Today we had a garage sale.
Yeah, I know.
My family is not known for those. In fact, I think we’ve only done about three garage sales throughout my life, counting this one.
This one wasn’t particularly memorable (so sorry to say, but it had to be said). But it was a success, as we sold several of our “big ticket” items, like a dresser, a desk, a TV stand, a stereo system, a home theater system, a couple shelving units, and a snowblower. All the people who stopped by were friendly and undemanding. Plus, I was in a great mood, probably because I was outside, getting all that vitamin D from the sun (thank you, Cindy). And it was a fantastic day for a sale.
All in all, a good day.
But it got me thinking of our most memorable family garage sale.
That occurred when we were getting ready to move from southwest Illinois to northeast Illinois. Oh, what the heck – we were preparing to make the move from Edwardsville to Aurora. There, I said it. This was some years ago, as well; I was still in high school at the time. Anyway, I wrote in my journal how this particular garage sale got me “fascinated” by other people. While there were folks who bought a lot, and folks who just looked and didn’t buy, there were a couple people who stood out to me.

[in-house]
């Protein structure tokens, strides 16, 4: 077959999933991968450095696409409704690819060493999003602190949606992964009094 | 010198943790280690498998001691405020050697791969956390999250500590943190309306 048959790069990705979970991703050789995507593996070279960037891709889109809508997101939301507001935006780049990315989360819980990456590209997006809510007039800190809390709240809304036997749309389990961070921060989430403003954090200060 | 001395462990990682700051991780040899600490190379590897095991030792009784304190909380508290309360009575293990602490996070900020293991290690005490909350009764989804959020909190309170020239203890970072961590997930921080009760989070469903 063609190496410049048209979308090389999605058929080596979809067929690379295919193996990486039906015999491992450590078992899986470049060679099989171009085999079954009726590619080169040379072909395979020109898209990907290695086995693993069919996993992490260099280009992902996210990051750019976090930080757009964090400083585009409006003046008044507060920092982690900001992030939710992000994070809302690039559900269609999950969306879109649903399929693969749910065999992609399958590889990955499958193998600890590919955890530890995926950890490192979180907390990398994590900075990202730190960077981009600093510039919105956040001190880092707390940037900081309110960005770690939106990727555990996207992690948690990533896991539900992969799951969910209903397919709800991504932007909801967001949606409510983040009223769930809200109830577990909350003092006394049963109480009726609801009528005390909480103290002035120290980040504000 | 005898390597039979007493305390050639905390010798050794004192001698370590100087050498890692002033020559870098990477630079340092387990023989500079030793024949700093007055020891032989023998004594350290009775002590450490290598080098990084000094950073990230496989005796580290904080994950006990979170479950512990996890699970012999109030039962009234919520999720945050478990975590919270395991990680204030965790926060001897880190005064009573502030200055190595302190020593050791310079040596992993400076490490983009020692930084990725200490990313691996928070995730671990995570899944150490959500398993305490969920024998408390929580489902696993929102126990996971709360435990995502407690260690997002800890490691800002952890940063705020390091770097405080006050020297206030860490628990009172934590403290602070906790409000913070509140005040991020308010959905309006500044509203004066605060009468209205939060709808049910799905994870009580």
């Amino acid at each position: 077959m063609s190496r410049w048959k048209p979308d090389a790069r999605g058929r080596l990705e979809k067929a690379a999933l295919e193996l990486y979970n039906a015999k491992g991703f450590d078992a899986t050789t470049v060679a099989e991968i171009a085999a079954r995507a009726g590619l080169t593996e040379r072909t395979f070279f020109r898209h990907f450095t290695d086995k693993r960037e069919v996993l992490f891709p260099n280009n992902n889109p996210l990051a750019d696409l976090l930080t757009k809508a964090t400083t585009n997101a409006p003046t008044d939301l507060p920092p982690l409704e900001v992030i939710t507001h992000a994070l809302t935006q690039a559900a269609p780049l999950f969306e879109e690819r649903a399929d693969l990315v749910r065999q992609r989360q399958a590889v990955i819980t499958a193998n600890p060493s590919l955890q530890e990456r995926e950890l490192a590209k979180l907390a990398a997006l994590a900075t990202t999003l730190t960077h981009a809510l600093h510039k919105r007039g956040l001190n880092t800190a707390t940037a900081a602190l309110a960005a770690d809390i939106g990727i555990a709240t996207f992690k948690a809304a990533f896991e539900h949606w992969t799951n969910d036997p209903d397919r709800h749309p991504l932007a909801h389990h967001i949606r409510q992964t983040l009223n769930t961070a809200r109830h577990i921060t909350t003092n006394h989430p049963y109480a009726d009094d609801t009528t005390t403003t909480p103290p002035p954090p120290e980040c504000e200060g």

Like the woman who thought the lap desk was a cutting board. Yeah, right. With a plushie side? I don’t think so. What would you do, cut stuff on your lap? No, you use a lap desk in cars or in bed, to have a flat surface to write on. Not to cut veggies!
And then there was the cheap lady. I thought Younger Brother made those 25-cent stickers for the soap baskets pretty darn clear. This lady thought the stickers said 5 cents a piece, and she was going to buy them all for 5 cents each. Did she ever pitch a fit when we clarified that they were 25 cents each! She left without buying any of them, without buying anything at all. Mom was a little huffy about that, calling the woman “cheap” under her breath.
We rented the house we lived in in Edwardsville, and the renter before us had left some stuff behind. Like a framed “Crying Elvis” poster. Elvis as in Elvis Presley. We sold that; it was one of the first things to be sold. I looked at Mom after it sold and said, “I can’t believe someone actually wanted that.”
The most memorable customer of that day had to be the man in the straw hat. I can’t remember his entire speech, but he delivered an impassioned oration about how “Nobody likes Apple computers,” because at the time we had some Apple computer parts we were trying to sell. He didn’t buy anything, but before he left, he waved me and Younger Brother close and said, and I quote, “And remember now – no matter what, Dennis Rodman will never look good in a dress.”
Yeah. He was strange.
Thank goodness for garage sales, huh? You really meet some characters.